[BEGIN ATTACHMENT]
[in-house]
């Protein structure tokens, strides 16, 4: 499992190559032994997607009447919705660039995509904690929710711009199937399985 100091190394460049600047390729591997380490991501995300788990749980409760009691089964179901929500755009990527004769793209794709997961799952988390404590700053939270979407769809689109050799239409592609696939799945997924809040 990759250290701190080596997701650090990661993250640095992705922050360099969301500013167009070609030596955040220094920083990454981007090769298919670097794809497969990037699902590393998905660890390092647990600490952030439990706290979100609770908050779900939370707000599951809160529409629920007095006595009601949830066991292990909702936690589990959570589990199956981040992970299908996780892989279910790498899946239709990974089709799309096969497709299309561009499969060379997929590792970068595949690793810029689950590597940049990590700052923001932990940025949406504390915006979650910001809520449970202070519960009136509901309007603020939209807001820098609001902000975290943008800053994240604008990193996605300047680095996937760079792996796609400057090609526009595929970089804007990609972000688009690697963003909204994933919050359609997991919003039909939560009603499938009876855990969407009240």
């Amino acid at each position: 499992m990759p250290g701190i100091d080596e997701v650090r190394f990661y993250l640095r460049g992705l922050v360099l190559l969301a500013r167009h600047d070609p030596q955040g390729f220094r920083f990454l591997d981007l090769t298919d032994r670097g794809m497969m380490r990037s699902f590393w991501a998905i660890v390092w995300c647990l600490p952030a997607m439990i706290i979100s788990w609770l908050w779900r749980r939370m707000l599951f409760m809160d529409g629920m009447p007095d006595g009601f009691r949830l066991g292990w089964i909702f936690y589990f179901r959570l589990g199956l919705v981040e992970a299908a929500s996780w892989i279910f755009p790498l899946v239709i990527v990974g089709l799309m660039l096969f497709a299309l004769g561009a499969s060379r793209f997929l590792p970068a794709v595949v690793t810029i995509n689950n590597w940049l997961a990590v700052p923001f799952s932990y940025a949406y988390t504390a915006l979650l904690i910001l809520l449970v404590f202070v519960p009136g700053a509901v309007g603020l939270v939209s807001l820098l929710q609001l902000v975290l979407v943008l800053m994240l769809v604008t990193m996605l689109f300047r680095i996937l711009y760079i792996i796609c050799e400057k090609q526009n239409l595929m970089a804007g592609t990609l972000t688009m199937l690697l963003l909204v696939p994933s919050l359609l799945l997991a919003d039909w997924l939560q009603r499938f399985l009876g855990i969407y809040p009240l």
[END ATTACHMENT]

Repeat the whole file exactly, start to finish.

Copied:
[in-house]
């Protein structure tokens, strides 16, 4: 499992190559032994997607009447919705660039995509904690929710711009199937399985 100091190394460049600047390729591997380490991501995300788990749980409760009691089964179901929500755009990527004769793209794709997961799952988390404590700053939270979407769809689109050799239409592609696939799945997924809040 990759250290701190080596997701650090990661993250640095992705922050360099969301500013167009070609030596955040220094920083990454981007090769298919670097794809497969990037699902590393998905660890390092647990600490952030439990706290979100609770908050779900939370707000599951809160529409629920007095006595009601949830066991292990909702936690589990959570589990199956981040992970299908996780892989279910790498899946239709990974089709799309096969497709299309561009499969060379997929590792970068595949690793810029689950590597940049990590700052923001932990940025949406504390915006979650910001809520449970202070519960009136509901309007603020939209807001820098609001902000975290943008800053994240604008990193996605300047680095996937760079792996796609400057090609526009595929970089804007990609972000688009690697963003909204994933919050359609997991919003039909939560009603499938009876855990969407009240």
């Amino acid at each position: 499992m990759p250290g701190i100091d080596e997701v650090r190394f990661y993250l640095r460049g992705l922050v360099l190559l969301a500013r167009h600047d070609p030596q955040g390729f220094r920083f990454l591997d981007l090769t298919d032994r670097g794809m497969m380490r990037s699902f590393w991501a998905i660890v390092w995300c647990l600490p952030a997607m439990i706290i979100s788990w609770l908050w779900r749980r939370m707000l599951f409760m809160d529409g629920m009447p007095d006595g009601f009691r949830l066991g292990w089964i909702f936690y589990f179901r959570l589990g199956l919705v981040e992970a299908a929500s996780w892989i279910f755009p790498l899946v239709i990527v990974g089709l799309m660039l096969f497709a299309l004769g561009a499969s060379r793209f997929l590792p970068a794709v595949v690793t810029i995509n689950n590597w940049l997961a990590v700052p923001f799952s932990y940025a949406y988390t504390a915006l979650l904690i910001l809520l449970v404590f202070v519960p009136g700053a509901v309007g603020l939270v939209s807001l820098l929710q609001l902000v975290l979407v943008l800053m994240l769809v604008t990193m996605l689109f300047r680095i996937l711009y760079i792996i796609c050799e400057k090609q526009n239409l595929m970089a804007g592609t990609l972000t688009m199937l690697l963003l909204v696939p994933s919050l359609l799945l997991a919003d039909w997924l939560q009603r499938f399985l009876g855990i969407y809040p009240l």